The government has banned universities and colleges from using the title "University for Industry" in a surprise move to protect the brand name.
The schemes hit include Sunderland University's UfI North East project, the pilot for the national UfI programme designed to promote lifelong learning. Sunderland has used the UfI title in all its advertising and now has to remove it.
Some institutions running the schemes are concerned that the move will wipe out the hard work they have put into establishing the UfI name and concept with people who would not normally take a further or higher education course.
A member of the UfI policy team said that the Department for Education and Employment had made a "practical decision" to have the UfI title removed from the development projects because the UfI had not been established as a company and therefore did not exist legally.
"We are still working on the core components of what the UfI will deliver and how it will work," he said. The idea behind the ban is to protect the brand name, ensuring that it will only be used by the fully developed UfI.
The order to drop UfI from project titles was issued through Ecotec, the organisation managing a Pounds 70 million European fund called "Adapt" on behalf of the DFEE.
The fund has been used to back more than 200 projects across the country - most of which will be run by universities and colleges - designed to develop ideas contained in the UfI prospectus.
Institutions were invited in February this year to bid for "Adapt UfI funding" and to tailor their projects to the UfI agenda. Many assumed they could use the title and did so in drawing up plans and approaching co-sponsors.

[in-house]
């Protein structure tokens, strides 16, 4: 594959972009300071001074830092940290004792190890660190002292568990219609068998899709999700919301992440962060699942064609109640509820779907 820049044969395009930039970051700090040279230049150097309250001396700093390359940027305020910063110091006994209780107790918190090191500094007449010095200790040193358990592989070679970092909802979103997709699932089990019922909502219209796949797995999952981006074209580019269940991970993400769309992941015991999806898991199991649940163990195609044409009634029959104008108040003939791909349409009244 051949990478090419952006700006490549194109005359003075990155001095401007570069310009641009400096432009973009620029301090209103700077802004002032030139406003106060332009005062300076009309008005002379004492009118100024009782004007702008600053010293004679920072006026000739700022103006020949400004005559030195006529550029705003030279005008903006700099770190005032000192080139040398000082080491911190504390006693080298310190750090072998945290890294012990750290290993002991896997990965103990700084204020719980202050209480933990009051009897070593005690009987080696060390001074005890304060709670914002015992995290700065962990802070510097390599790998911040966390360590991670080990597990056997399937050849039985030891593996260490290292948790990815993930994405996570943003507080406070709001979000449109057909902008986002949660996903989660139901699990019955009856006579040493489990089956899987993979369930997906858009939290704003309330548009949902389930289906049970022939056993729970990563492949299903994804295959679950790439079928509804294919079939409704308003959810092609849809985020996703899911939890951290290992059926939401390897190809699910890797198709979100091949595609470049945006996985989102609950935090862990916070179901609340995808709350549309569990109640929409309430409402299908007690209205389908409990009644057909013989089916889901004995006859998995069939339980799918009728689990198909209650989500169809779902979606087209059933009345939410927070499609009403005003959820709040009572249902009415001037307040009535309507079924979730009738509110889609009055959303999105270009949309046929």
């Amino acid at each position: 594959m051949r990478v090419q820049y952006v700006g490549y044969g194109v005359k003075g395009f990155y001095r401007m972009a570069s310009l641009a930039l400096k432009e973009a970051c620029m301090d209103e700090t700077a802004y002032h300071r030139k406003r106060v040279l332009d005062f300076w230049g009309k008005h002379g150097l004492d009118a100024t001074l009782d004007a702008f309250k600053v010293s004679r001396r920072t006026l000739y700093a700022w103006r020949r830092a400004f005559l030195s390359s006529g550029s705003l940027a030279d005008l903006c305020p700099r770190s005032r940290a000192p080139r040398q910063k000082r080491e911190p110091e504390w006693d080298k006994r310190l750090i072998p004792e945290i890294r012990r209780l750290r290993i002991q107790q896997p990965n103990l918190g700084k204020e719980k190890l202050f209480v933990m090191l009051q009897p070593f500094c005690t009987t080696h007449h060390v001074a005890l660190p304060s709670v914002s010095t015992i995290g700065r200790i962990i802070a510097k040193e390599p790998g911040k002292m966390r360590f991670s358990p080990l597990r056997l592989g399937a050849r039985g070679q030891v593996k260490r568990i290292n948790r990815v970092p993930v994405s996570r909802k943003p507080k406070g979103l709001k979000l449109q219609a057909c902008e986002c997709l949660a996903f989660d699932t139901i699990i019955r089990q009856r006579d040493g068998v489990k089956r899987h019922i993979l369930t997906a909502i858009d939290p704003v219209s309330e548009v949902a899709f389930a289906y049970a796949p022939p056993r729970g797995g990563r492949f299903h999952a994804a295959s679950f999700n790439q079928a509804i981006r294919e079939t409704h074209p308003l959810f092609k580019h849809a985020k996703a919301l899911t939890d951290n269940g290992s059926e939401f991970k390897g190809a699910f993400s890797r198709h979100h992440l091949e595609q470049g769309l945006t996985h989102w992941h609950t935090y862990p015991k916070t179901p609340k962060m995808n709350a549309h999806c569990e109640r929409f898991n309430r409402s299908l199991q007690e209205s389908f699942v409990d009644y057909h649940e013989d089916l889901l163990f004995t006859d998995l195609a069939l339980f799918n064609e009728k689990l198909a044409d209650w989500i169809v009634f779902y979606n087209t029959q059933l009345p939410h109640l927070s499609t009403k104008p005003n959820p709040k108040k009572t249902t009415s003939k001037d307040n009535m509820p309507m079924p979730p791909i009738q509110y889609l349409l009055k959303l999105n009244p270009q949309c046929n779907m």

The EC allowed the government to bend the rules covering Adapt funds, and the government now finds itself in difficulties.
The EC rules governing these funds require that projects must be transnational and for public/private partnerships - not for government-run schemes. But the government secured concessions from Brussels because Britain was the only member state that had not already spent its Adapt entitlement.
Brussels allowed the government to use the money for a national project and to pump-prime a government initiative. Because the money was coming through Brussels and not through the DFEE the government became alarmed that it could lose control of the UfI name.
Mike Thorne, a member of the UfI transitional team and former pro vice-chancellor of Sunderland University, said Adapt projects were piloting UfI work, but were not officially part of the UfI.
UfI project leaders at Sunderland University, whose former vice-chancellor Anne Wright is chief executive of the UfI programme at the DFEE, are understood to be concerned about the uncertainty of the UfI title.
Like all Adapt bidders, Sunderland was required to contribute 55 per cent of project costs itself, amounting to over Pounds 5 million.
Matthew Evans, chairman of Faber and Faber a member of the UfI advisory group, said: "There could be problems if these projects are having to be re-branded. The UfI project at Sunderland has always been the lead scheme. There has to be greater clarity on how all these projects relate to each other."
Steve Molyneux is a UfI adviser and IBM professor of interactive communication technology at Wolverhampton University, one of the successful Adapt bidders. He said the government was paying the price for failing to consult with Europe, higher education institutions and industry over its UfI plans.
"They should not have allowed Sunderland to use the UfI title unless it was getting government funding for UfI. If that was the case, then everyone should have got the chance to have a bite of the cherry," he said.
The government is about to announce the location of its UfI headquarters. Sources say Sunderland's bid to become the headquarters has been rejected. Shortlisted sites include Swindon, Sheffield, Derby, Leicester and Birmingham.